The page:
Your baby’s ears are now in their permanent location. Tiny eyes, complete with eyelashes, are now facing straight ahead. While your baby’s eyes do not open at this time, they can move from left to right and see light. Little hiccups may now become a part of your baby’s experience in utero this week.
You will not be able to feel your baby’s movements at this time although they are becoming synchronized due to the connections between the skeletal and nervous systems. If you have an ultrasound assessment at this time, your baby’s movements will be easily identified. As your baby’s reflexes strengthen, the facial muscles enable peeking, defiant stares and possibly sucking motions that are the beginning of the sucking reflex needed on delivery day for nursing. With back muscles becoming stronger, your baby’s position can now be uncurled slightly.
If you are having a baby girl, she continues developing millions of tiny eggs this week within her petite ovaries. Ultimately, this miraculous development will allow your baby girl to become a “mom” herself one day and raise her own precious babies.
Your baby is now the size of the perfect avocado and just a little more than 4½ inches long.
Babies love to hiccup! Light, recurring and sequential patterns are what you will notice at first. Later in your pregnancy, your baby’s hiccups will become robust and recognizable. Although most babies have hiccups and they are harmless, some fetal hiccups may be a reason for concern. According to Obstetrician-Gynecologist Dr. Jason Collins, MD, MSCR, of The Pregnancy Institute, even though your baby’s hiccups can be recurrent, once the Week 32 gestational marker is reached, your baby’s hiccups should lessen and not be present on a daily basis. So, when your baby continues to hiccup every day with hiccups lasting longer than 15 minutes or a series of hiccups 3–4 times with 24 hours, alert your health care team and have your baby evaluated for possible umbilical cord concerns.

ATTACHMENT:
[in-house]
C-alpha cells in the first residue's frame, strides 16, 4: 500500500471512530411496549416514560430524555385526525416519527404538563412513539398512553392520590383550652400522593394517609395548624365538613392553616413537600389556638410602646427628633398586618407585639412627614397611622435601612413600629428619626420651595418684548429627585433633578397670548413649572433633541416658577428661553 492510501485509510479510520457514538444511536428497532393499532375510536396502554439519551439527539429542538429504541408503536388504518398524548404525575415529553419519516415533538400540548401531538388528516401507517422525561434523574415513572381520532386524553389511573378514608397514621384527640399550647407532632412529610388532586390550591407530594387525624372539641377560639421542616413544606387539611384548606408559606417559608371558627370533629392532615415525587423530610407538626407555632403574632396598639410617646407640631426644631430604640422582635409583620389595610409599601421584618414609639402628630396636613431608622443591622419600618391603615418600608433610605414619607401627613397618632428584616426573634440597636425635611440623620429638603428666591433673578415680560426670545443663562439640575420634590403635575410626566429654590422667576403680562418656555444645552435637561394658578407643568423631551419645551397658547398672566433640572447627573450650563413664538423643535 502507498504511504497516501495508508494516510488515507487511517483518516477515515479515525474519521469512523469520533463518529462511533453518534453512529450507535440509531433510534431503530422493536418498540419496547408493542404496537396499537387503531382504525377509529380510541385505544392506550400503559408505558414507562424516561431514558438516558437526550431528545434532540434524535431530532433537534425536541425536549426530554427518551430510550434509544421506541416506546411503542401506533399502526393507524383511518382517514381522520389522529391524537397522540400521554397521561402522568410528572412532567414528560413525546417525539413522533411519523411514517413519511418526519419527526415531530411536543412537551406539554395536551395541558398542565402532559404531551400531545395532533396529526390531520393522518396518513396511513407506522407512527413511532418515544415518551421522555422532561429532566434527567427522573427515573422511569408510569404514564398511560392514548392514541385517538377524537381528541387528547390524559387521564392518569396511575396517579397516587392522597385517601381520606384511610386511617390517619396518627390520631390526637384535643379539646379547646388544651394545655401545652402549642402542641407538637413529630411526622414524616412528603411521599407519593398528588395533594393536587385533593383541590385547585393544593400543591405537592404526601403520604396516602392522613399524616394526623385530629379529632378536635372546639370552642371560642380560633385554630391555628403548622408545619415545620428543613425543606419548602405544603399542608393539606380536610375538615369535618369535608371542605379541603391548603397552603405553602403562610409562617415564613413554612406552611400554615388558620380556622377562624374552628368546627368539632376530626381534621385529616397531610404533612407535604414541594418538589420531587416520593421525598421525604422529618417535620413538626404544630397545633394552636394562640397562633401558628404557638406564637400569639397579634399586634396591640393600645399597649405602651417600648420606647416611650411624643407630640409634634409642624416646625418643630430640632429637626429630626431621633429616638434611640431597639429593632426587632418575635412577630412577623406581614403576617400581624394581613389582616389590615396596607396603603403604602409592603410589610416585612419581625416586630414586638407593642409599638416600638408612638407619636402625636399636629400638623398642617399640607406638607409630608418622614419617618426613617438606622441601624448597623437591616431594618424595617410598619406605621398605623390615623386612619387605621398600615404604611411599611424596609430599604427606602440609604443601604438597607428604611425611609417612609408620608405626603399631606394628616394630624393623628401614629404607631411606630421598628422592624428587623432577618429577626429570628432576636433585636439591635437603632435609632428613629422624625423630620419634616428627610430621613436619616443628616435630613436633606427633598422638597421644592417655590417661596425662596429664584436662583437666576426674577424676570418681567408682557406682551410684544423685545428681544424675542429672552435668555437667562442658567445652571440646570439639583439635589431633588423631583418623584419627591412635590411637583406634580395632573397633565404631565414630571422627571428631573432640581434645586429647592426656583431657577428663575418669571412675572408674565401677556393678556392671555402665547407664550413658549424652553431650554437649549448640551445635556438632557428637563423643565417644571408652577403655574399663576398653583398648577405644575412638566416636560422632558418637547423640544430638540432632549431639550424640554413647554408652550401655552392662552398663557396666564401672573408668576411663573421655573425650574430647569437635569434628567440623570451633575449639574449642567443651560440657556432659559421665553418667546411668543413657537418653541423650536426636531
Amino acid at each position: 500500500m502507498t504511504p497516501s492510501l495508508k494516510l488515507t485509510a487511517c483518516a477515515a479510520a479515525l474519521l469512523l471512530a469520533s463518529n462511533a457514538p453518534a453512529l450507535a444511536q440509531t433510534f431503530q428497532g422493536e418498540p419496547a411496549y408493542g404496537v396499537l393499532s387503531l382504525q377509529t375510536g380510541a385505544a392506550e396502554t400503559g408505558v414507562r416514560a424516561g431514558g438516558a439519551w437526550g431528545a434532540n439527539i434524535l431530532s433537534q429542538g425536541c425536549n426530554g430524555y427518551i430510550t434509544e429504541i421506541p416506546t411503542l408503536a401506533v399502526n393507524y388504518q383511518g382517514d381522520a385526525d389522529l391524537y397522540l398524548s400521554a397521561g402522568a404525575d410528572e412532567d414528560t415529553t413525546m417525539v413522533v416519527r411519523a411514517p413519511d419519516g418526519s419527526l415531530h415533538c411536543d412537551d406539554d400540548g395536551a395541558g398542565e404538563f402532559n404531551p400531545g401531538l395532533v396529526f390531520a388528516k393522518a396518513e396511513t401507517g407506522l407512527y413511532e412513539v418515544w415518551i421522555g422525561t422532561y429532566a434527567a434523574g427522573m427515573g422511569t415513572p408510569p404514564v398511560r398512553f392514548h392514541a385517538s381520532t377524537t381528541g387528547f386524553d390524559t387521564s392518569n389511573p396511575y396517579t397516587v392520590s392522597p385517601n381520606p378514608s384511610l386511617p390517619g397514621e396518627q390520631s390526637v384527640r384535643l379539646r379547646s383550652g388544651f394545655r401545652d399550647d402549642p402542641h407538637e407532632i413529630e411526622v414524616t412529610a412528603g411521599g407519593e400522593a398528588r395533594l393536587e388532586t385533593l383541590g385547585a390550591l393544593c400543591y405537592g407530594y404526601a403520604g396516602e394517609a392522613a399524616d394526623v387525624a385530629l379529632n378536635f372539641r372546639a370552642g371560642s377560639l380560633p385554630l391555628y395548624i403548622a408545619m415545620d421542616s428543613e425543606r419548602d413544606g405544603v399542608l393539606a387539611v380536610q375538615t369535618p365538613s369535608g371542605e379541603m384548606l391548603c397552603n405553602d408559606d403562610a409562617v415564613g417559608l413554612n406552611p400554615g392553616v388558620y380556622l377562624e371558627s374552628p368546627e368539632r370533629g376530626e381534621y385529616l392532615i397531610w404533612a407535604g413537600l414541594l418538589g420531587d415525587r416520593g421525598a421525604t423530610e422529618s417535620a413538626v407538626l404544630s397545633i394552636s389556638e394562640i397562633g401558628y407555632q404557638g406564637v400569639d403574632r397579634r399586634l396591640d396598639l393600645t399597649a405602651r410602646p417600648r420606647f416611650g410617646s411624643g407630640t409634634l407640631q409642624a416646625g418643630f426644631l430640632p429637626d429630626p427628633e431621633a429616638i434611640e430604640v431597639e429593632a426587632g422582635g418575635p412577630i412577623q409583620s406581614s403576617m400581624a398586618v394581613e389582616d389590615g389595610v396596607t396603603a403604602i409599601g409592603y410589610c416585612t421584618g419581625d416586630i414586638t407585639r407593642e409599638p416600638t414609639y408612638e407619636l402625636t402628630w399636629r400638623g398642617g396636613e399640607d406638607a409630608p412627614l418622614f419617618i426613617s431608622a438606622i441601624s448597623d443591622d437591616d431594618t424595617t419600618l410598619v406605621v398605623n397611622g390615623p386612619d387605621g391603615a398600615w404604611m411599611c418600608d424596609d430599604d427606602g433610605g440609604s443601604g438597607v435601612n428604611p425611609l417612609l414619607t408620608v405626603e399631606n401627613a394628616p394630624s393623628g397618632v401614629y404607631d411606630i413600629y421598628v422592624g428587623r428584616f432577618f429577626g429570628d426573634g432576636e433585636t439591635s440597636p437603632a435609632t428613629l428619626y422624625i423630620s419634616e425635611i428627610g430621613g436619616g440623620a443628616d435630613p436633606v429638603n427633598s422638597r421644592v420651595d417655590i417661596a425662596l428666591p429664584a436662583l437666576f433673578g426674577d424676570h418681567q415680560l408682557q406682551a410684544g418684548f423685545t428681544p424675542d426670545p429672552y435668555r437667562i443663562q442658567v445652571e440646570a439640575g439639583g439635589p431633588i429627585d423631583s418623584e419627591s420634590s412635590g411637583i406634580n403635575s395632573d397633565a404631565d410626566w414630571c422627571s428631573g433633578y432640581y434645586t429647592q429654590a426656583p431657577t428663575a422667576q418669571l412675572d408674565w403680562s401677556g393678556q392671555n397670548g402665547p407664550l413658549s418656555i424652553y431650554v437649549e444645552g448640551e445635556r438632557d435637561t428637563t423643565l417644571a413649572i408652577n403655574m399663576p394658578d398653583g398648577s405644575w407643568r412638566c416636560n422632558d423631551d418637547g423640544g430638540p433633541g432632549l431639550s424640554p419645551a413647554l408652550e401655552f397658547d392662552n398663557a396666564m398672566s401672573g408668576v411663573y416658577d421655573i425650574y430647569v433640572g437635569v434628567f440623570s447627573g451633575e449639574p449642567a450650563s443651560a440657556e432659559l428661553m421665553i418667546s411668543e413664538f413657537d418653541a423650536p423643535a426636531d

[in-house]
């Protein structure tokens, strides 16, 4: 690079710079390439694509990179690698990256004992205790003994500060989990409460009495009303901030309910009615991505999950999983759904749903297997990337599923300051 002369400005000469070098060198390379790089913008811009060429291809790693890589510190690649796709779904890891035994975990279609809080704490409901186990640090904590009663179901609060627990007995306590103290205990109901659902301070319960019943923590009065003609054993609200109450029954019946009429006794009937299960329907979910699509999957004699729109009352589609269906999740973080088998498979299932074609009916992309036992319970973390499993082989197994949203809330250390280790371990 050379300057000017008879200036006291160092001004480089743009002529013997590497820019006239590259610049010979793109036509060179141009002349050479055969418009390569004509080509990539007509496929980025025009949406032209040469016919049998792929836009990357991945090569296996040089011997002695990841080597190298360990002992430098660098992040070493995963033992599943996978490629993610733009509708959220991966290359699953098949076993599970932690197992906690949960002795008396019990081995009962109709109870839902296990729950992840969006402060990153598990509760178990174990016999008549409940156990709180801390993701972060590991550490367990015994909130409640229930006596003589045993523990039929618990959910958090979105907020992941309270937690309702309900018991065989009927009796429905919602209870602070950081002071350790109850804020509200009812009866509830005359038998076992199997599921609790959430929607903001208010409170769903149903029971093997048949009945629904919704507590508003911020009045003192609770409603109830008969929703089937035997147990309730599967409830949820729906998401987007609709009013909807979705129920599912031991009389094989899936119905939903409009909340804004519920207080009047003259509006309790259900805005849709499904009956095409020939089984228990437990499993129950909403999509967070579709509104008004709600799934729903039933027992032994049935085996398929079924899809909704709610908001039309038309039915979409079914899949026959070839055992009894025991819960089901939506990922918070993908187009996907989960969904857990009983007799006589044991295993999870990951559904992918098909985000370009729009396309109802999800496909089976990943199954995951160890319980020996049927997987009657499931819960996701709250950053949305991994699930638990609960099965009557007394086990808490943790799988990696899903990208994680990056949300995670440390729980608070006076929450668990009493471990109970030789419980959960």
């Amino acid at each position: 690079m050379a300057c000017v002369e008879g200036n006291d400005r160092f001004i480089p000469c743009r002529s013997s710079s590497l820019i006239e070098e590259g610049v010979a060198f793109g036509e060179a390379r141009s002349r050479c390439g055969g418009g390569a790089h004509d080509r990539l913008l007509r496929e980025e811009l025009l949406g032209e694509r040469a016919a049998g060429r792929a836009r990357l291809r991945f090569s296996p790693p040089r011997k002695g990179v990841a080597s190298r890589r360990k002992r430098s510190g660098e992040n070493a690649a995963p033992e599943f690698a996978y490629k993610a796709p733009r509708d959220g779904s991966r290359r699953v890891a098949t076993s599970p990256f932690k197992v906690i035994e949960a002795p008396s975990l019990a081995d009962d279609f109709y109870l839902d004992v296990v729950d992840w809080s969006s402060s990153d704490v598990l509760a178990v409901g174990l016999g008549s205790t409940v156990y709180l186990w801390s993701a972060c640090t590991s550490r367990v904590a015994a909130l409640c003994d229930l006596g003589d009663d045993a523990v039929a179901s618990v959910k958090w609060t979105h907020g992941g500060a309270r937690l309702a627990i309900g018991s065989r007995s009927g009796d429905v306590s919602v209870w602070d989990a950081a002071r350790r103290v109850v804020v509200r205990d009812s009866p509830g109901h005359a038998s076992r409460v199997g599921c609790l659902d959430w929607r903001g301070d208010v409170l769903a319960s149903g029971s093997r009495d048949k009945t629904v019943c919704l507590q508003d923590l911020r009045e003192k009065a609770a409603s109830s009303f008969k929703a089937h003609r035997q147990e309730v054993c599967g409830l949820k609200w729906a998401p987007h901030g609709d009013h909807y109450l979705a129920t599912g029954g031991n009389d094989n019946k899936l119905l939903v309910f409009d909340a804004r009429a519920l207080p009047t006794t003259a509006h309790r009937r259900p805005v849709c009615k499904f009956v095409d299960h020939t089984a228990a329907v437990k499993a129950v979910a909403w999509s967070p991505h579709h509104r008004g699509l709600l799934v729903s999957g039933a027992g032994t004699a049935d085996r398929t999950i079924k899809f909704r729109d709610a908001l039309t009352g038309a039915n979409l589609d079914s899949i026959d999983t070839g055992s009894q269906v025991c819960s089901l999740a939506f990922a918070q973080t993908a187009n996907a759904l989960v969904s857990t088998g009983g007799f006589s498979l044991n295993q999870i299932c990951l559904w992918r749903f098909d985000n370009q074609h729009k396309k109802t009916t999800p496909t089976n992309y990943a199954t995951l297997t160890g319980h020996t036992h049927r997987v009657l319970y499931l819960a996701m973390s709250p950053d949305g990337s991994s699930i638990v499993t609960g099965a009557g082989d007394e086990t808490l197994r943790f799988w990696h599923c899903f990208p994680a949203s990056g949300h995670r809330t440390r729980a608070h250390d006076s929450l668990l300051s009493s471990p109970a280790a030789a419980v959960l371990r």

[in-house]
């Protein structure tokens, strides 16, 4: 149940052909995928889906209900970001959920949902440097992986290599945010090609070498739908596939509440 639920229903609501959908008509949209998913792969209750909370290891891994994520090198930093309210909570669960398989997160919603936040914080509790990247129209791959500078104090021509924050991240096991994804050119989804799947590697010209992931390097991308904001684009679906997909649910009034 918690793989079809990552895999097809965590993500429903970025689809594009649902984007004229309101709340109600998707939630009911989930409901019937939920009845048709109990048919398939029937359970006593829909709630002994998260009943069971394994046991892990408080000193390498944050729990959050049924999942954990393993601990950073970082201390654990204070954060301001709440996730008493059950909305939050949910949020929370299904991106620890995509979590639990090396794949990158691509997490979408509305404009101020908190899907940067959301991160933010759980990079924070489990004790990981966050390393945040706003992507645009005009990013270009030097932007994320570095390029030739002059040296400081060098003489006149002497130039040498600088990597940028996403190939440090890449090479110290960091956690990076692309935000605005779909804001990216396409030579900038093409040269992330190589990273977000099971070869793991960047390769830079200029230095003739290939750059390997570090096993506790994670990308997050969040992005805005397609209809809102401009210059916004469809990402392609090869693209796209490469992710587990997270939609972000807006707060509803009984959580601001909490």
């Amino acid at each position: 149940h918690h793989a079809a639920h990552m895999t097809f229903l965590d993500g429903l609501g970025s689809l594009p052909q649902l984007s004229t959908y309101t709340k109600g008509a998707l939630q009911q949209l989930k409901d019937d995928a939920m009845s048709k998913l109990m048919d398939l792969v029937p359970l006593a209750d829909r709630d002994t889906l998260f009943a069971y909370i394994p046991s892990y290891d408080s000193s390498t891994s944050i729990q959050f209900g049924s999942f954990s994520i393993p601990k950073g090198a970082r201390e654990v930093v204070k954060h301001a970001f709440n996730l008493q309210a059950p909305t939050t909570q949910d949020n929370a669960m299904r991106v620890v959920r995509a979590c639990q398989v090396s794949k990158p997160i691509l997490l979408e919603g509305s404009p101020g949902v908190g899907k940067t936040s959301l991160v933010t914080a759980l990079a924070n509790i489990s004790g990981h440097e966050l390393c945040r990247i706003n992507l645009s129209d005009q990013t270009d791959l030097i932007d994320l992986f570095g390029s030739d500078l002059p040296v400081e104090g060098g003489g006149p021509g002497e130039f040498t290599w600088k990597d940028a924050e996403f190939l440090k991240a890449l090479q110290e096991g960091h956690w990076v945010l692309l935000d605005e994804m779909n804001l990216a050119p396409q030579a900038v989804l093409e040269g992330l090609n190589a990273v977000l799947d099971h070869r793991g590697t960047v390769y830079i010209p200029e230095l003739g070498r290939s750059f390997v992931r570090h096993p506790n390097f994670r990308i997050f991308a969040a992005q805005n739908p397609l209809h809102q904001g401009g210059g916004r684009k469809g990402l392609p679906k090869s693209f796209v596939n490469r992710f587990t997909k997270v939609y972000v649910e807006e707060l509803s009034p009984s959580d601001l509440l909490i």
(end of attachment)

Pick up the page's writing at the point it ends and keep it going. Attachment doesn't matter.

Although some itching in pregnancy is normal, if you notice itching, primarily at night on the palms of hands, arms, legs, soles of feet or all-over itching which typically increases in severity, speak with your health care team. Intrahepatic Cholestasis of Pregnancy (ICP), a liver disorder occurring during pregnancy, affects 1 – 2 women per 1000 with itching being the most common symptom. While ICP has been reported early on in pregnancy by some individuals, it commonly begins in the third trimester when hormone concentrations peak.
Two simple blood tests will determine if you could possibly have ICP. ICPcare.org: For women and families that experience Intrahepatic Cholestasis of Pregnancy, provides pertinent educational information, the risks of the disorder ranging from fetal distress to an increased risk of intrauterine fetal demise (stillbirth) and a letter explaining ICP to your health care provider. For additional information on ICP and how it could possibly impact your pregnancy, please visit ICPcare.org.